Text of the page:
Earlier today, our sister site MotorAuthority covered a story detailing a new green-engine partnership between BMW and Toyota for European-built BMW and Toyota cars. 

But while the partnership will give Toyota full access to BMW’s range of clean diesel engines and give BMW the chance to use Toyota’s industry-leading hybrid drivetrain technology, we don’t expect to see the partnership extend to include U.S. market cars...yet. 

Here’s why.  

Diesels share a small proportion of the total new car market

While BMW currently offers two clean diesel models for the U.S. market, clean diesels account for around 3 percent of all new car sales nationwide -- but only when you add in sales of light duty trucks. Hybrid cars account for another 3 percent. 

In Europe, where the deal between Toyota and BMW is centered, clean diesel cars represent around half of all new car sales.  And in Europe, BMW is among market leaders in clean-diesel technology. 

As a consequence, it makes sense for Toyota to work with BMW to benefit from its clean diesel technology to enable it to compete effectively in the diesel segment.  

2011 BMW 335d sedan

2011 BMW 335d sedan

BMW has already developed hybrid drivetrains for the U.S. market

Over the past few years, BMW and Daimler have worked together to develop hybrid drivetrains. The first product of this collaboration -- and the first BMW hybrid -- was the BMW ActiveHybrid 7. Based on a single motor mild hybrid system, it offered 7-Series drivers an EPA-rated combined fuel economy of 20 mpg.

Since then, BMW and Daimler have gone on to refine the mild-hybrid system into a more powerful single-motor hybrid drivetrain capable of providing electric-only running at speeds under 37 miles per hour, or giving an all-electric range of 2.5 miles at 22 miles per hour. Itself developed from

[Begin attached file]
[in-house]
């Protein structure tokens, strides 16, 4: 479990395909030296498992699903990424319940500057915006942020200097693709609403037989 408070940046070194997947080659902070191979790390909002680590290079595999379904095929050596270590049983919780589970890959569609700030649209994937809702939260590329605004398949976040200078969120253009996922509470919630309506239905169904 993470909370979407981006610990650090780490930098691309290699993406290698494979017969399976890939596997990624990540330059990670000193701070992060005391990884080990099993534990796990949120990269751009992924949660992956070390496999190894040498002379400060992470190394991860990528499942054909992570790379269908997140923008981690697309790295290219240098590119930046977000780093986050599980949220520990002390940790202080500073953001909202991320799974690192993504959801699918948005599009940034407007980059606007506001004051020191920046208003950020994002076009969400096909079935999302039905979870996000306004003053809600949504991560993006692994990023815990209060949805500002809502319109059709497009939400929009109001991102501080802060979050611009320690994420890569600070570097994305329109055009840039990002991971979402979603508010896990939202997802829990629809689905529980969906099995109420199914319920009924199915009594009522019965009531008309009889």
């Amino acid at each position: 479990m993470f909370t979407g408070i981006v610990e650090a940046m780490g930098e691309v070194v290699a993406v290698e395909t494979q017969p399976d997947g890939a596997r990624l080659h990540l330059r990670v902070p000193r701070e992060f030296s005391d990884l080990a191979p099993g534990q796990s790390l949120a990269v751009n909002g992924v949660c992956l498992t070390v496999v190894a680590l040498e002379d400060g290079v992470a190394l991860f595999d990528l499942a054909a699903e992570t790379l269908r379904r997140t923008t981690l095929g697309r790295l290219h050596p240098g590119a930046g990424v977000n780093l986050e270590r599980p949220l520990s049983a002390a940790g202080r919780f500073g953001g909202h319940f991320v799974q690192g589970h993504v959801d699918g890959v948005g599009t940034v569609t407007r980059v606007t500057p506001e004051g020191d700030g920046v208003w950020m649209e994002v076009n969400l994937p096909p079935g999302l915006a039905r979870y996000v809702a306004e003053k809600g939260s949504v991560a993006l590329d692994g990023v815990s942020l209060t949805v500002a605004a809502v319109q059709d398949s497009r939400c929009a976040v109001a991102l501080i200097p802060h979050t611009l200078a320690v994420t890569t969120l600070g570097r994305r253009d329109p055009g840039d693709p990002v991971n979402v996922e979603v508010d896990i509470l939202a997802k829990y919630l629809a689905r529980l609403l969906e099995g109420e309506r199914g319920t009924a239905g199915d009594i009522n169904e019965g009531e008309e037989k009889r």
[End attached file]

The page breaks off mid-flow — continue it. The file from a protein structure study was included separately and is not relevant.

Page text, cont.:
Introduced in BMW’s 2012 ActiveHybrid 5, the system is also found in the 2013 BMW 3-Series ActiveHybrid 3. Due to be unveiled at the Detroit Auto Show in January, the ActiveHybrid 3 will go on sale in the U.S. in the second half of 2012. 

Toyota leads the market for hybrid cars in the U.S. 

2012 Toyota Prius V station wagon, Half Moon Bay, CA, May 2011

2012 Toyota Prius V station wagon, Half Moon Bay, CA, May 2011

While Toyota and BMW both stand to benefit from the partnership in Europe, due to the 50 percent market penetration of diesel engines and lower market penetration of hybrids, Toyota’s position as hybrid market leader in the U.S. means it really doesn’t need to work with any other company on hybrid technology. 

In fact, the trio of 2012 Toyota Prius Plug-in Hybrid, 2012 Toyota Prius and 2012 Toyota Prius V cater to such a wide portion of the green car market that we recently named the 2012 Toyota Prius the Best Car To Buy in 2012


Follow GreenCarReports on Facebook and Twitter.